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More good stuff, thanks Martin.

But ... and it's a minor point ... my power law spider sense is tingling! The black line with its equation looks a lot like a power law.

Obviously, when she gets back from maternity leave, Katy will be wanting to explore an exponential fit, and a two-population exponential fit (like in the Educause paper from Coursera folk: http://www.educause.edu/ero/article/retention-and-intention-massive-open-online-courses-depth-0 - though notably they do not discuss what other fits they explored) and all sorts of other things, following best practice (starting here: http://tuvalu.santafe.edu/~aaronc/powerlaws/) before claiming that these data are best fit by a power law.

Sorry - it's just red rag to a bull for me.


My evidence is anecdotal, but I dimly recall that the OU doesn't 'count' students who've registered for a course until they submit their first TMA. Is that still the case? There doesn't seem to be any other way of knowing remote/distance students are physically studying a course until they complete an assignment.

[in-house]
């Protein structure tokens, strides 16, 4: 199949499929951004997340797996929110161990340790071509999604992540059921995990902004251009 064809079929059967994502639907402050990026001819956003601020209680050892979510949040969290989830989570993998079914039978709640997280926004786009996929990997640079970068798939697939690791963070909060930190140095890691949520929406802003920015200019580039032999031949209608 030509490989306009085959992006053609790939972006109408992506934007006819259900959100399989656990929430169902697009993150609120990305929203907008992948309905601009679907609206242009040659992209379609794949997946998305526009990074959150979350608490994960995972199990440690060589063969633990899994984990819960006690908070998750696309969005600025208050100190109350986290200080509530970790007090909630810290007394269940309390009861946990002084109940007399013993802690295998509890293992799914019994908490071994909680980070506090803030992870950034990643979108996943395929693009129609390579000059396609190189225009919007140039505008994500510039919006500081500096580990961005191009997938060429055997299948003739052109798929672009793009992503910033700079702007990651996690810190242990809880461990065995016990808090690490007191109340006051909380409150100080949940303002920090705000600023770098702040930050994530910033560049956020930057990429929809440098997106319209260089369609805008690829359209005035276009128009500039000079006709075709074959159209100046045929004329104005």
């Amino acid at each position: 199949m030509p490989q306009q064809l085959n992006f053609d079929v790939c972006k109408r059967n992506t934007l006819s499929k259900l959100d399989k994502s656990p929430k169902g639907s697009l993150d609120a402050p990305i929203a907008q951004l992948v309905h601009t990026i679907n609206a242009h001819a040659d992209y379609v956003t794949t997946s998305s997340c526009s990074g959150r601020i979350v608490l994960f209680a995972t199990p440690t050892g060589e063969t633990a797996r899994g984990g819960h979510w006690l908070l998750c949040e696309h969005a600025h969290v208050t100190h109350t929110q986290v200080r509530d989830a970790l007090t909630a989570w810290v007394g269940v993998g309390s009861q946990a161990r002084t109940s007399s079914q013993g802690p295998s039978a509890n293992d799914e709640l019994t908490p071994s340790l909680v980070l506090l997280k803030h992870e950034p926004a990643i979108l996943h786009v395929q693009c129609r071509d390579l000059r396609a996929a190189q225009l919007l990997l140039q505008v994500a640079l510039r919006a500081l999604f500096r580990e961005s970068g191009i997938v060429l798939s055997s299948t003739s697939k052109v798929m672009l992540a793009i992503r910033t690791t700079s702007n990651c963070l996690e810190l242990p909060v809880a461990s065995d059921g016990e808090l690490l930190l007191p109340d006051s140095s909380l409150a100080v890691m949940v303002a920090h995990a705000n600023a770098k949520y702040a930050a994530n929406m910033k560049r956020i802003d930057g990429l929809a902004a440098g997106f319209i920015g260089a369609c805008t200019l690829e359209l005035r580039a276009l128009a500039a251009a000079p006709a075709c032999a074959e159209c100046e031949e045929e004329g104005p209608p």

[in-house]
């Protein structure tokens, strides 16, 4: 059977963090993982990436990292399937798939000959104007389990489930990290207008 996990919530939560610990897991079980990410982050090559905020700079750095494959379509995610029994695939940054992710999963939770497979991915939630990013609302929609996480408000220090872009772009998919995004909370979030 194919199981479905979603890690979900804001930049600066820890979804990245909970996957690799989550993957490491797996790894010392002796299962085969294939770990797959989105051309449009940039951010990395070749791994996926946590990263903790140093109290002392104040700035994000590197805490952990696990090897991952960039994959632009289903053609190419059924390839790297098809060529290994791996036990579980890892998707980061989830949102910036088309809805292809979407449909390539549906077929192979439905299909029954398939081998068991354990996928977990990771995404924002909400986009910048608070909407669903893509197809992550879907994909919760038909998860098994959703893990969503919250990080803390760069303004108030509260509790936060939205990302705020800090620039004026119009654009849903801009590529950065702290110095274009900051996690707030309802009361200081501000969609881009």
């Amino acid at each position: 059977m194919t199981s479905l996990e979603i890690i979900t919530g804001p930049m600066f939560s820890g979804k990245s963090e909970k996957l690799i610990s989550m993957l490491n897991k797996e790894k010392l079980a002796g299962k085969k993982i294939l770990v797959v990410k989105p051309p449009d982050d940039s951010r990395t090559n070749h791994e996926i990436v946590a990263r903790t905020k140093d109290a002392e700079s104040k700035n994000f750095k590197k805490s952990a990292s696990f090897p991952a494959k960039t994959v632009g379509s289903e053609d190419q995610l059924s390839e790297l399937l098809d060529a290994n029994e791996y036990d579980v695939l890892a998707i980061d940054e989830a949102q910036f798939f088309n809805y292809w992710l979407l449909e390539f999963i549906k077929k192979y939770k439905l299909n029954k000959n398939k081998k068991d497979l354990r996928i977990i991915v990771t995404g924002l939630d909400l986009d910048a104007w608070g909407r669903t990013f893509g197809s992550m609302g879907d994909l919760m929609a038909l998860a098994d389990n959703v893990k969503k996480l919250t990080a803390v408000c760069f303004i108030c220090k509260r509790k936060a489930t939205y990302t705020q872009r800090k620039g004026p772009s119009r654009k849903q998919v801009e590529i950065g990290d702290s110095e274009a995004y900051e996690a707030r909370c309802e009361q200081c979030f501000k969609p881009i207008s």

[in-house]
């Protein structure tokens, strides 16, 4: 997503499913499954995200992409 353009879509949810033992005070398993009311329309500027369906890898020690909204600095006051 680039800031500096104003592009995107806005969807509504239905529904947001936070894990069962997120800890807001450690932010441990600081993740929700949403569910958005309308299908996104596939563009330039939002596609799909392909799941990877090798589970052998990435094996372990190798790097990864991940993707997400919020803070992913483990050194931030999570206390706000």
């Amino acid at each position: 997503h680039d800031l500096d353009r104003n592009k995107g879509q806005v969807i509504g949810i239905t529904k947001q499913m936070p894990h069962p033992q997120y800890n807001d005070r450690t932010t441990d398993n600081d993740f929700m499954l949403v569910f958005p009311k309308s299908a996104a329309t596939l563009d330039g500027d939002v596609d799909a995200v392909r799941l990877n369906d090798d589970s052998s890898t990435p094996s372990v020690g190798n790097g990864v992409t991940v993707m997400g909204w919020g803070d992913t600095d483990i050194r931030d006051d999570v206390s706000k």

Traditional and conventional campus universities - so I believe - use a different measure, which is something like counting students who have stayed until a third of the way through their first term, but HEFCE and other Councils will be the source for those data and that criterion.
It's a bit like signing up for a gym immediately after the excesses of the festivities we are approaching: many sign up, but fade away after one month...


This is good. I can see that the MOOC going from few hundred to 40 participants I ran last year fits with this pattern without needing to be truly massive (just much bigger than usual for the subject).

But there is more to it than just the numbers. I wrote more about a year ago about how the drop out rates don't really matter given the investment and the experience and are not as drastic when compared with meat space universities in real terms: http://researchity.net/2012/08/18/mooc-motivations-and-magnitudes/

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